Volume two, entitled Glossolalia and released in September, will include documentary material from the entire program—photographs, lecture notes, first-hand accounts, and other ephemera—capturing the spirit of these happenings.
More information available from Creative Time.
Conversation Pieces, Revolver, BerlinIf I Can’t Dance, I Don’t Want To Be Part Of Your Revolution proudly presents its second publication in the field of performative art practices entitled Conversation Pieces. Drawing from the exhibitions and performances presented by If I Can’t Dance during Edition II – Feminist Legacies and Potentials in Contemporary Art Practice (2006–2008), twelve critical thinkers confront twelve artists from the perspective of historical and present-day feminism in art. Accordingly, twelve collaborative essays reflect on the state and importance of feminism for the practice of art and show how artists today reactivate the past via visual and conceptual ‘homage’ and explore current ideas of political mobilization and engagement. “Conversation Pieces” is a fruitful starting point to discuss topics of subjectivity, social roles and the politics of performance.
The interview essays in the publication are by Dieter Roelstraete & Alexandra Bachzetsis, Vanessa Desclaux & Will Holder, Lisette Smits & Karl Holmqvist, Peio Aguirre & Jutta Koether, Diana McCarty & The Otolith Group, Emily Pethick & Maria Pask, Pádraic Moore & Sarah Pierce, Paul O’Neill & Falke Pisano, Patricia Grzonka & Stefanie Seibold, Jan Verwoert & Frances Stark, Binna Choi & Haegue Yang, and Frédérique Bergholtz & Katarina Zdjelar. [source]
CONTRA MUNDUM I–VII, Oslo Editions, 2010.The inaugural volume from Oslo Editions, Contra Mundum I–VII, documents a series of talks held at the Mandrake in Los Angeles on the theme of “contra mundum” or “against the world.” Taking its cue from Evelyn Waugh’s novel Brideshead Revisited, Contra Mundum posits the world-making potential of (anti)sociality as a subject position and the value of a notion of collectivity grounded in “association without relation.” So doing, the book considers a diverse range of topics, including the furniture of Donald Judd, Private Issue New Age music, animal subjectivity, misanthropy and the trope of self-banishment in Shakespeare, apocalypticism and the zombie film, pirates from Blackbeard to Somalia, and the post-punk vocalist Mark E. Smith. Featuring contributions from artists Rupert Deese, Elad Lassry, Anthony Pearson, and Frances Stark, and critics Aaron Kunin, Matthew Taylor Raffety, and Evan Calder Williams.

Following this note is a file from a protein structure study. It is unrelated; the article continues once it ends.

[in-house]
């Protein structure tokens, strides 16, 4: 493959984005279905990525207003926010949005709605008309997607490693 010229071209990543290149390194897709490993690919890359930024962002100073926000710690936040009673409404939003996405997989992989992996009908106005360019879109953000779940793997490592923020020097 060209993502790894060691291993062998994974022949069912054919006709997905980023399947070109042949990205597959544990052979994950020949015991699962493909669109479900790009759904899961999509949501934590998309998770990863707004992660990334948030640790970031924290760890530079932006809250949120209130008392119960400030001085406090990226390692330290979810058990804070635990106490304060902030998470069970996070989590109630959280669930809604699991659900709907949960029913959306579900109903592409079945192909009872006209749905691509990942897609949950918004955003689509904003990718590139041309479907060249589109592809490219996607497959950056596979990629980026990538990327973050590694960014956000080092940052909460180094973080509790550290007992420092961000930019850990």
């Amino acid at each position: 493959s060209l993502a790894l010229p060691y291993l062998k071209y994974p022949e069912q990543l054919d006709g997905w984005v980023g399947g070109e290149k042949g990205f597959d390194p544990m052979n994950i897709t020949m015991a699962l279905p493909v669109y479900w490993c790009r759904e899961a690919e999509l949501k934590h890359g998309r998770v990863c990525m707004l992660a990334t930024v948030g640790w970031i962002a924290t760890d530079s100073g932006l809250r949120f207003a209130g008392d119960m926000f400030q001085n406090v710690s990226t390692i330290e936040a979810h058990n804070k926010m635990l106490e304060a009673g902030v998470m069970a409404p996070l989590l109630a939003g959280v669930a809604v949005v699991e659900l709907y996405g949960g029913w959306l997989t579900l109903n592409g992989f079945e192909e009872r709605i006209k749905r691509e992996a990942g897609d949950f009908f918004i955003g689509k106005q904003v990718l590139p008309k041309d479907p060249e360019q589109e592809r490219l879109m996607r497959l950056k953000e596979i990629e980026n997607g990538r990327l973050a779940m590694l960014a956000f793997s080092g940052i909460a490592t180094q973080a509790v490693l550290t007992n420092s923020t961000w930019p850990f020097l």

Selected writing by Frances Stark:North Drive Press #4 (2007) Download PDF
On the Future of Art School (2007) Ed. Frances Stark. Available from Lulu. Download PDF
A Little Untoward History: On Chinatown’s Recent Influx of Art and its Potential
In Recent Pasts: Art in Southern California from the 90s to Now (2005) Download PDF
Always the Same, Always Different In Course of Empire: Paintings by Ed Ruscha: United States Pavilion, 51st Venice Biennale (2005) Download PDF
AT THE RIM OF THE FUCKING PARADIGM In Uncertain States of America: American Art in the 3rd Millenium (2005) Download PDF
A Craft too Small Originally published in Bas Jan Ader: Implosion (König, 2000; out of print). Available in Collected Writing: 1993–2003. Download PDF
I’m taking this opportunity to feel some holes in addition to filling them: On Raymond Pettibon
Originally published in Michael Craig-Martin und Raymond Pettibon (Kunstverein Düsseldorf, 1998; out of print). Available in Collected Writing: 1993–2003. Download PDF
The Architect & the Housewife
Originally published by Book Works (1999; out of print). Available in Collected Writing: 1993–2003. Download PDF
Professional Me Originally published in artext, no. 67 (November 1999–January 2000; out of print). Available in Collected Writing: 1993–2003. Download PDF
Knowledge Evanescent Originally published in artext no. 68 (February–April 2000; out of print). Available in Collected Writing: 1993–2003. Download PDF
Pull Quotable Originally published in artext, no. 74 (September–October 2001; out of print). Available in Collected Writing: 1993–2003. Download PDF
By othersFor Some Perverts the Sentence is a Body: On the Work of Frances Stark (2007)
By Mary Leclère. Available from Dexter Sinister. Download PDF